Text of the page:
Apple has once again executed its perfect strategy: an underwhelming phone that will still sell in record numbers. But is it failing its fans?
The immediate response to the iPhone 5 has been one we've seen time and again: is that it? Scream the naysayers, only to see it sell in record numbers.
And I've no doubt we'll see the same thing here, millions upon millions of iPhone sold and Cook proclaiming that this is 'the most successful smartphone of all time'.
And sure, there are reasons it deserves the accolade. It's the thinnest out there. It's well-designed and packs the most well-stocked app store on the planet.
Article continues below
The game has changed
But we're not sitting here in 2008, witnessing the launch of the game-changing iPhone 3G with no real competition. We're in 2012, where there are at least three other phones on the market that match the iPhone 5 for specs and at a much lower cost.
Take the Samsung Galaxy S3 – quad core power, larger screen and £130 cheaper to buy. Or the Nokia Lumia 920, with a screen that's as high-res as the iPhone 5 but comes with more advanced camera technology and a fresh interface through Windows Phone 8.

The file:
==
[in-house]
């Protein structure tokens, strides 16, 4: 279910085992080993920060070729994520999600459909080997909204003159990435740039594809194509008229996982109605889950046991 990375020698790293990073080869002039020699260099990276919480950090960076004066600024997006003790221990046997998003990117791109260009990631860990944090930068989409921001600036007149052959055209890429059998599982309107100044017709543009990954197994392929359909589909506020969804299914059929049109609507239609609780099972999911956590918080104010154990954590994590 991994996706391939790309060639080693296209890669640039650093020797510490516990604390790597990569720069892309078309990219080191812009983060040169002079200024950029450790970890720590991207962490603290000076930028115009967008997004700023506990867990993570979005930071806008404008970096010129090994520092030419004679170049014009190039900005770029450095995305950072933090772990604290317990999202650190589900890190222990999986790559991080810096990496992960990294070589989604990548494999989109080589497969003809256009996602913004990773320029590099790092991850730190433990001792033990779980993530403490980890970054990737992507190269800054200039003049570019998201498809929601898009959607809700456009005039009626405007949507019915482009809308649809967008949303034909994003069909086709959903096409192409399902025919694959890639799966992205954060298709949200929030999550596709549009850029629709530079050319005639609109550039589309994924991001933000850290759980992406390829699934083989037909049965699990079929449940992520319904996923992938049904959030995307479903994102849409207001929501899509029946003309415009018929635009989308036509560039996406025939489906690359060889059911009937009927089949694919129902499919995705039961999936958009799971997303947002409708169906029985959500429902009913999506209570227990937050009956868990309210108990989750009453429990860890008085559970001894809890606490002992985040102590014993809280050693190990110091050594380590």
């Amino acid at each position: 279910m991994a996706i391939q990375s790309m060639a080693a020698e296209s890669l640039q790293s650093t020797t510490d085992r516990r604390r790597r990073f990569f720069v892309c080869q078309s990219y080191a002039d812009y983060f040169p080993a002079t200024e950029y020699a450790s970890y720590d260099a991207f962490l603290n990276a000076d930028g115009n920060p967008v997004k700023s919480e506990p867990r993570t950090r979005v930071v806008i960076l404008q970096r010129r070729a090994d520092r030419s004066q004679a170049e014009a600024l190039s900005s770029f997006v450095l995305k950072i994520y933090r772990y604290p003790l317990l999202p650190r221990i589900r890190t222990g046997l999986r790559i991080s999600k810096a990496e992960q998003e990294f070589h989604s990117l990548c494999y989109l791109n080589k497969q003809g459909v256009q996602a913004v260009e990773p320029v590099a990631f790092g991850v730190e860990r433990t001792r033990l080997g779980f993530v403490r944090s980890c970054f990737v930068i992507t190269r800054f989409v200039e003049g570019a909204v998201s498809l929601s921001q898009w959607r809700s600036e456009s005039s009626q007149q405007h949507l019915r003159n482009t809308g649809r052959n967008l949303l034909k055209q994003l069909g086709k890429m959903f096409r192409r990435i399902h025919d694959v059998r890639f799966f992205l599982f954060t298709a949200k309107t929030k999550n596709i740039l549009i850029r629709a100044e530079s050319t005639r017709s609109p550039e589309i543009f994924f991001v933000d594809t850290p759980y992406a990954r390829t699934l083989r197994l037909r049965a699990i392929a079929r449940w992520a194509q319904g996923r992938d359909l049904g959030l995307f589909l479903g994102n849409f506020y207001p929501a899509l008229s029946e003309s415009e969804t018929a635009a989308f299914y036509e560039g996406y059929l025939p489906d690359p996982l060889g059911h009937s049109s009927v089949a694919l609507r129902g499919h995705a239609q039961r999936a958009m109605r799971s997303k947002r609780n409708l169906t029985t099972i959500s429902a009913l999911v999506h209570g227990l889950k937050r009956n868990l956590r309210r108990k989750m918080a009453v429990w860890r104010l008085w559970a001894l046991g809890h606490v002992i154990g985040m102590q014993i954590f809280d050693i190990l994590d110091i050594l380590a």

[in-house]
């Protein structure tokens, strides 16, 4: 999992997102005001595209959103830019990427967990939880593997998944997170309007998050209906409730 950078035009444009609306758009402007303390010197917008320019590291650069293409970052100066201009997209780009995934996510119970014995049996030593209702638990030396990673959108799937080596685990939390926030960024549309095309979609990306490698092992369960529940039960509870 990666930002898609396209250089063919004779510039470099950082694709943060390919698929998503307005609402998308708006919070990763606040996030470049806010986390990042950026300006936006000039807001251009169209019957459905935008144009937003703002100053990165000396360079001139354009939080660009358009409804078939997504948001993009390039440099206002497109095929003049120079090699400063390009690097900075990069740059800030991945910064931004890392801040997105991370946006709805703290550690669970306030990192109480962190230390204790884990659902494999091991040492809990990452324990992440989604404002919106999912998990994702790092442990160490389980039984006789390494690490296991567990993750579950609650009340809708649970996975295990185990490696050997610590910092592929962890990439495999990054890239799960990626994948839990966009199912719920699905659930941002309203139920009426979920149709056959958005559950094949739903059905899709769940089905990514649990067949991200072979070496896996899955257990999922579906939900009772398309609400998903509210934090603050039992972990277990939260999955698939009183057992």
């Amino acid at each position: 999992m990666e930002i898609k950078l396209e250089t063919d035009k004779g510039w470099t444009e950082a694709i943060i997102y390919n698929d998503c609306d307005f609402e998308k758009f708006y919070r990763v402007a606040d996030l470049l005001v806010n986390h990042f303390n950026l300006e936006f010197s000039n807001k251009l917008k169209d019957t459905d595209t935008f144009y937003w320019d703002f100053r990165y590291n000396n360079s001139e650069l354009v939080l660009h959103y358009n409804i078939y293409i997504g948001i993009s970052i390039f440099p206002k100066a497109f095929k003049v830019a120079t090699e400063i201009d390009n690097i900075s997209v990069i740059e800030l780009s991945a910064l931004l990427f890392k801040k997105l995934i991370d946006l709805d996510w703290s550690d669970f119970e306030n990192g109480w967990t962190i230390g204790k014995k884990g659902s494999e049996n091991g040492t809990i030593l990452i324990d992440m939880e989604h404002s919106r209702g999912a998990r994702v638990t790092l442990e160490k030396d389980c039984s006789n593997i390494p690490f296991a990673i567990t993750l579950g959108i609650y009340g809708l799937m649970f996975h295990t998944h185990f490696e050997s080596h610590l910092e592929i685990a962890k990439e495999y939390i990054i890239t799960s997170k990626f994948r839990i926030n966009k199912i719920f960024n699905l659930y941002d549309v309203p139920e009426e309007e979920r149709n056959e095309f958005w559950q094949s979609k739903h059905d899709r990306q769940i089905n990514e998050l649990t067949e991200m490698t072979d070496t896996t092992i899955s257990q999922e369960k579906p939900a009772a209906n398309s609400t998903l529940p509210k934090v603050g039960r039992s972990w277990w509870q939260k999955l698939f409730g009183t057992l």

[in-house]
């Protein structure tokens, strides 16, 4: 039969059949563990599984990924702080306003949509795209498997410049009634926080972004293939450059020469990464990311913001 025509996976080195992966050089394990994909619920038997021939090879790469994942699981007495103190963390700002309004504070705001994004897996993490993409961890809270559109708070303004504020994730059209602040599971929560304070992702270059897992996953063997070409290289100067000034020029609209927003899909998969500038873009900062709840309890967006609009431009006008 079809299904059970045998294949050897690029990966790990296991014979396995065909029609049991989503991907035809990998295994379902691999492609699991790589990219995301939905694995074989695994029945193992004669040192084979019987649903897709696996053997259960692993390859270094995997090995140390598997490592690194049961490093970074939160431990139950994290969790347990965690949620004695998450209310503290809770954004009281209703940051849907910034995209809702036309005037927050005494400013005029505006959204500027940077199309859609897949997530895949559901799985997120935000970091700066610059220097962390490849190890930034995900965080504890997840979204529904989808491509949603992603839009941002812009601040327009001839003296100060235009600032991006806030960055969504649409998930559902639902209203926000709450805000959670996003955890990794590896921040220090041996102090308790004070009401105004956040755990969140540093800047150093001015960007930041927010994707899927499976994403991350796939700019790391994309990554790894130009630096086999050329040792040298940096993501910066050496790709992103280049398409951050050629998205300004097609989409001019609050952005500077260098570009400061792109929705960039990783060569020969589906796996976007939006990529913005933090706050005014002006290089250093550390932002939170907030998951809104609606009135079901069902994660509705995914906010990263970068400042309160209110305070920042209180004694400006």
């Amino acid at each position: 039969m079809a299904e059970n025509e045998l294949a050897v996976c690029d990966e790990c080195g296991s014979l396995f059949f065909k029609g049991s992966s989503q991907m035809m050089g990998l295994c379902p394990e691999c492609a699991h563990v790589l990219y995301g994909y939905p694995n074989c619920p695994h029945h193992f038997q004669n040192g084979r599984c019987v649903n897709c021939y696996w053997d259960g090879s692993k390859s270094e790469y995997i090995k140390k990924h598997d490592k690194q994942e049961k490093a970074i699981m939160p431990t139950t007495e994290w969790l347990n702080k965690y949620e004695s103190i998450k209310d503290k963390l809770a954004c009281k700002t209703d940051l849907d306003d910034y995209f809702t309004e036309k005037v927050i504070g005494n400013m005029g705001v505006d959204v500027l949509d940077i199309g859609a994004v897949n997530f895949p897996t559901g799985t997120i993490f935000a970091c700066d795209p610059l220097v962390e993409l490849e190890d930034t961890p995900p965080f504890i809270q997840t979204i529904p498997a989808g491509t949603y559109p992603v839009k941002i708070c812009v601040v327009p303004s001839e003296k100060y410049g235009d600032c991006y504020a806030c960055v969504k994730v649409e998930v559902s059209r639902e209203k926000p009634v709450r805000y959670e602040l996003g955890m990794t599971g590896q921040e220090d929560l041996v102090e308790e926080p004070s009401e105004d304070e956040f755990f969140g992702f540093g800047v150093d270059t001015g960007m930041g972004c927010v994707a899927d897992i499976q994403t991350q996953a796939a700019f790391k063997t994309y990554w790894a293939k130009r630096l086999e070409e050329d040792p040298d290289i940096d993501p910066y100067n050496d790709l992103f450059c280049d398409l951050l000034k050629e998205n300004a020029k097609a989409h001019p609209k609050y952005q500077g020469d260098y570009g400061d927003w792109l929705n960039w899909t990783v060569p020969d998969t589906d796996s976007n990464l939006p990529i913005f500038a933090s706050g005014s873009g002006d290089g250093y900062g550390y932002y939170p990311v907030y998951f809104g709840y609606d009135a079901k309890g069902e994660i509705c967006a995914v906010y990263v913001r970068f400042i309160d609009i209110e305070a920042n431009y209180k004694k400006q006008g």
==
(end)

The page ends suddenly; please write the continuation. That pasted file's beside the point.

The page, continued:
There will be those that sniff at such options, stating that the iOS ecosystem is perfectly good enough for them and the iPhone 5 is the best device to show off that platform yet.
And they're right – this is the best iPhone yet without a shadow of a doubt. But what's so special about it beyond a slightly larger screen and a two tone back? The processor is a bit more efficient and snappy and it will work on the 4G networks when they emerge later this year, but it's still running the same tired OS we've seen time and again – iOS 6 is essentially the same as it was in 2007 with a few more bells and whistles.
I've got nothing against what Apple is up to in the smartphone game – I'd have to be pretty arrogant/foolish to claim to be smarter than the world's most valuable company – but if Samsung or HTC brought out a phone that was the same shape as the predecessor and then followed it up with the same thing but a bit longer and with new headphones, it would be dismissed as an also-ran before the handset hit the shelves.
We all know Apple can convince the world that the same is good when it needs to, and that slight upgrades are all that's needed. But if it doesn't bring out something as impressive as the iPhone 4 soon – which genuinely married up the best technology with superior design – then Apple could start having a problem convincing the world that it knows best when it comes to telling iFans which phone they should be craving.
Our hands on: iPhone 5 review stated: "But, in truth, Apple will be well aware that it doesn't need to reinvent the wheel to succeed"... it would be nice if it tried once in a while though.